5 Tips on growing roses using organic methods in your garden

5 Tips on growing roses using organic methods in your garden

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Grow roses organically without using systemic herbicides to create a sustainable healthy ecosystem.

Tip 1.  Plant roses suitable for your garden's environment 

The best time to source plantsis by mail order from November through to March when the soil is moist and not bitten by frost. bare rooted plants from David Austin are of good quality, with a good root system and value for money.  Most roses grow best in a sunny, well aerated situation and like plenty of water.

Tip 2. Plant resistant varieties

Roses tend to suffer from a variety of pests and diseases. Amongst the most common are black spot, Aphids, powdery mildew, die back and rolling leaf sawfly. Along with good cultivation practices, choose roses from a specialist breeder and go for strong disease resistant varieties. 

Tip 3.  Roses are hungry feeders

Plant roses in fertile free draining soil with plenty of organic compost or manure added as a mulch in spring to retain moisture and suppress weeds.

Tip 4.  Install a drip irrigation system

Irrigation systems save on time and are good value for money.  The Irrigation can be set on a timer to ensure roses benefit from having access to water when needed. The moisture is directed slowly to the roots and benefits from less evaporation.  Fertiliser and nutrient loss is at a minimum due to reduced water leaching. Weed growth and soil erosion decreases.  Foliage remains dry preventing the spread of fungal disease.

Tip 5.  Companion planting

Combining roses with other plants enhances the display and prolongs the flowering season.  Strong scented plants like lavender, alliums and marigold's ward off aphids, beetles and prevent diseases like black spots. Introducing plants attract predatory insects such as ladybugs and lacewings and Pollinating insects such as bees, butterflies and moths.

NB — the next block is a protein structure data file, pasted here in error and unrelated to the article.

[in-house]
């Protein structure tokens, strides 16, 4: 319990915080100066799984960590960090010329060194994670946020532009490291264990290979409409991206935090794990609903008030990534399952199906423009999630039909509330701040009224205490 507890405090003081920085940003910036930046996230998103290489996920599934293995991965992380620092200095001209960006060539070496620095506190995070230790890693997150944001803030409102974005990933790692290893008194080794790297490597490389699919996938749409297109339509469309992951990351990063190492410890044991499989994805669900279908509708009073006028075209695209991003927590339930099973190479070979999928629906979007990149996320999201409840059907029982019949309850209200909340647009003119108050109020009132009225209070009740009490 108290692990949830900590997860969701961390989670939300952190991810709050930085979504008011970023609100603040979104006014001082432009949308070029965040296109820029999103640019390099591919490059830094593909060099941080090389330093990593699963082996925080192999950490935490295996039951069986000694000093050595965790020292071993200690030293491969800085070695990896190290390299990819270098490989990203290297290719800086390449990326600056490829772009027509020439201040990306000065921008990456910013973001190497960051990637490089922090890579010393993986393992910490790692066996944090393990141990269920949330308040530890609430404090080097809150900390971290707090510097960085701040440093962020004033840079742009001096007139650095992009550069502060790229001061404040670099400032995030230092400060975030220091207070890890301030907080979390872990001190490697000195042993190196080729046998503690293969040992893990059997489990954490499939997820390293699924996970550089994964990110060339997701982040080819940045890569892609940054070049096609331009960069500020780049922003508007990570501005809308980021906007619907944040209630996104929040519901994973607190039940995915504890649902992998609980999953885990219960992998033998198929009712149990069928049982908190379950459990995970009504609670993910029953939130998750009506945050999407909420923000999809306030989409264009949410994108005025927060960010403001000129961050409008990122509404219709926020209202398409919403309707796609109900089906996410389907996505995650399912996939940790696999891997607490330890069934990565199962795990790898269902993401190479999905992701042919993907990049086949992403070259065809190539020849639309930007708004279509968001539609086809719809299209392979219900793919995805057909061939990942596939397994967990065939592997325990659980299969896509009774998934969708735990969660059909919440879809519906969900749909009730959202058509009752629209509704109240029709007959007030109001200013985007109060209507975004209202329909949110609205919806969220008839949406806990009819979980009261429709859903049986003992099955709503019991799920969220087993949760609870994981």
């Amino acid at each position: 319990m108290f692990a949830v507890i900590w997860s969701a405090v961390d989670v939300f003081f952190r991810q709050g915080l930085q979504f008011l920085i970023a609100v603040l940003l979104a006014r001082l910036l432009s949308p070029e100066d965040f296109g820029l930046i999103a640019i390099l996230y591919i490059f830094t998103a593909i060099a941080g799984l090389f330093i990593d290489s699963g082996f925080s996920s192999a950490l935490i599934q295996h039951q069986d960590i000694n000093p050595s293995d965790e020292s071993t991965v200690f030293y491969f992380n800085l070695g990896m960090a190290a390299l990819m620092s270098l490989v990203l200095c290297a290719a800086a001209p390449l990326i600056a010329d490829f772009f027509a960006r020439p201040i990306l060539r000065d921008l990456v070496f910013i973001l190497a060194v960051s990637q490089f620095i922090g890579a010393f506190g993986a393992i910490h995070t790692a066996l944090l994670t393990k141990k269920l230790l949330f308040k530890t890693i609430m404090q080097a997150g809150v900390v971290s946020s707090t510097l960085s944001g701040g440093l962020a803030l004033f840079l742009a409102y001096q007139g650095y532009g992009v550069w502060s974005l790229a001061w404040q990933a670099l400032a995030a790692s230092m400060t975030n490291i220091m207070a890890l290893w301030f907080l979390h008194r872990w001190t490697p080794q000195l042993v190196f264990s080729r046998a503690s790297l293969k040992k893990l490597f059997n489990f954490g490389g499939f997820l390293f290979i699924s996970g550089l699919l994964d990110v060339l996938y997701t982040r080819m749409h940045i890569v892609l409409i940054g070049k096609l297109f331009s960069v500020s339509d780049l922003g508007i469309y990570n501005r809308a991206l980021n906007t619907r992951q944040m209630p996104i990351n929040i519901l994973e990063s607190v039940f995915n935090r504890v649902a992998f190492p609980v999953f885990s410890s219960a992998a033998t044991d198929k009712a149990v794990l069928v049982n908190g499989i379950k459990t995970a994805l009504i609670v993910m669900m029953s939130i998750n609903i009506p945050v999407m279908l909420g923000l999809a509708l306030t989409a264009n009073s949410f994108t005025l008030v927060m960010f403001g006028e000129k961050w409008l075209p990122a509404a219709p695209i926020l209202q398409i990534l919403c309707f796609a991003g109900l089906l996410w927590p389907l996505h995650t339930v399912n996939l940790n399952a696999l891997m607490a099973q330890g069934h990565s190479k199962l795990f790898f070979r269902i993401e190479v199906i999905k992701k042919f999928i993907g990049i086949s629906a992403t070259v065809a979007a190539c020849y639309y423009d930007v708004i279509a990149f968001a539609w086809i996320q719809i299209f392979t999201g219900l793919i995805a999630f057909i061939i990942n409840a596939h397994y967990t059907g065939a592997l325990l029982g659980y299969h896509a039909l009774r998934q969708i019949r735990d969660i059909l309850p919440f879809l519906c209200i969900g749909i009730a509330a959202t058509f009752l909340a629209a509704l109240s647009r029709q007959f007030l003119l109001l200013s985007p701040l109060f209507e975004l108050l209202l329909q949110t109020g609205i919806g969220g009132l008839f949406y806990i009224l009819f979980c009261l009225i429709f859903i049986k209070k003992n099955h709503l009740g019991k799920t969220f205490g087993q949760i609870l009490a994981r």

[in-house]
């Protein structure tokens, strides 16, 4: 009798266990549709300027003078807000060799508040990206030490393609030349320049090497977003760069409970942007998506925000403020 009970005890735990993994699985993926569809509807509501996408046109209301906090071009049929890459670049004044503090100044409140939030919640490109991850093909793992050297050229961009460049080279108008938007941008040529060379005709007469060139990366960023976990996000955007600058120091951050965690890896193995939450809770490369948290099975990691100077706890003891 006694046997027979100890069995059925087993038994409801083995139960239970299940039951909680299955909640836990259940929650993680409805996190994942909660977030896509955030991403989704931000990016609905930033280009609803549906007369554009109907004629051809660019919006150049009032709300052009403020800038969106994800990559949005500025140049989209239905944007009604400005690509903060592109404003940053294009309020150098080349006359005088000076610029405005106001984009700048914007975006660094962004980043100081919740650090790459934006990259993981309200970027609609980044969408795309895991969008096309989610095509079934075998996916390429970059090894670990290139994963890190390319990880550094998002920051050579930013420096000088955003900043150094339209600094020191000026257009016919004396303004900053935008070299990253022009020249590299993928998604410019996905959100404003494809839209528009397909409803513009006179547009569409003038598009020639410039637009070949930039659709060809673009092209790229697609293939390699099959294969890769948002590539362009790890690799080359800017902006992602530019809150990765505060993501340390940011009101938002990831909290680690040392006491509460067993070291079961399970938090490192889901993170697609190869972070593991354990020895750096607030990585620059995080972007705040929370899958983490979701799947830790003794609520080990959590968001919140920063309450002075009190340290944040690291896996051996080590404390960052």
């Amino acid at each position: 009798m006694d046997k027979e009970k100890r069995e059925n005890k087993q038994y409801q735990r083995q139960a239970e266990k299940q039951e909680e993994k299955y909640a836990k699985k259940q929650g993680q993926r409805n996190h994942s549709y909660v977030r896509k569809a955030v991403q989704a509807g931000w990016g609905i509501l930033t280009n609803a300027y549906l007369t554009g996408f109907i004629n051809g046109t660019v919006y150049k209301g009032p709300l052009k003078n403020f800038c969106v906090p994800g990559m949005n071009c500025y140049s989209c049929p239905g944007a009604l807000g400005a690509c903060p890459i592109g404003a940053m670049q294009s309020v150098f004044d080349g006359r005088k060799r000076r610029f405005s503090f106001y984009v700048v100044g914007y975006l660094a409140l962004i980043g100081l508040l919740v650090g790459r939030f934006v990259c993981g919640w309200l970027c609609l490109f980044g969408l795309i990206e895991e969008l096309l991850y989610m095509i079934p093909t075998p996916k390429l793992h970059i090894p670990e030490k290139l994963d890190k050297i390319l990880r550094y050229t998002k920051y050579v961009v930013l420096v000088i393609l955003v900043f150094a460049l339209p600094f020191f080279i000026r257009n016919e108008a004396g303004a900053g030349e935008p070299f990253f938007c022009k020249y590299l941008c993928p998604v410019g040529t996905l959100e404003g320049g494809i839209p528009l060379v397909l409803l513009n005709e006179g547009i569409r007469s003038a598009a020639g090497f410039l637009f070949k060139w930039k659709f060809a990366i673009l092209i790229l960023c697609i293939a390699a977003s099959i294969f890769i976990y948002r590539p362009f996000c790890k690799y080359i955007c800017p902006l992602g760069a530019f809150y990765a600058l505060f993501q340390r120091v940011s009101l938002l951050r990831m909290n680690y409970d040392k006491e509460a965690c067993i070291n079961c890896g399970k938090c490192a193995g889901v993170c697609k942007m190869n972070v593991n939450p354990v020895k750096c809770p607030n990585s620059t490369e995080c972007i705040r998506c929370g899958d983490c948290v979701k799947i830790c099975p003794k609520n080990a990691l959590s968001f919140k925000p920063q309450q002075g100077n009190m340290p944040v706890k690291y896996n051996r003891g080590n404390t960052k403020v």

Suggested plants to prolong the flowering season in a rose bed

For an early display and food for bumble bees, before the roses start to flower, underplant with a succession of spring bulbs such as snowdrops, crocuses, narcissi and tulips.  Blue flowers go with most other colour roses and are attractive to honey bees. Planting campanula, corn flower, agistache which also the butterflies and moths love, nepeta, nigela, lavender, Salvia, allium, cosmos, asters work well liking similar growing conditions, sun and free draining soil. These perennials will put on a show of flower through out the summer well in to autumn. Some plants on the other hand for example lavender plant 2 - 3 feet away from roses as they tend to grow better in poor soil.

The seaside rose - Rosa rugosa

Here is a rose that everyone should grow because unlike the dog rose which blooms just once rugosa puts on a show of flower continuously throughout the year up to the first frost. Often rugosa has attractive rose hips which can be a welcome food source for birds. This flowering rose shrub will grow in all soil types, even on sand dunes and tolerates salt spray, and wind no problem, doesn't require fertiliser or suffer from disease. This value for money plant certainly get 10 out of 10 score from me!

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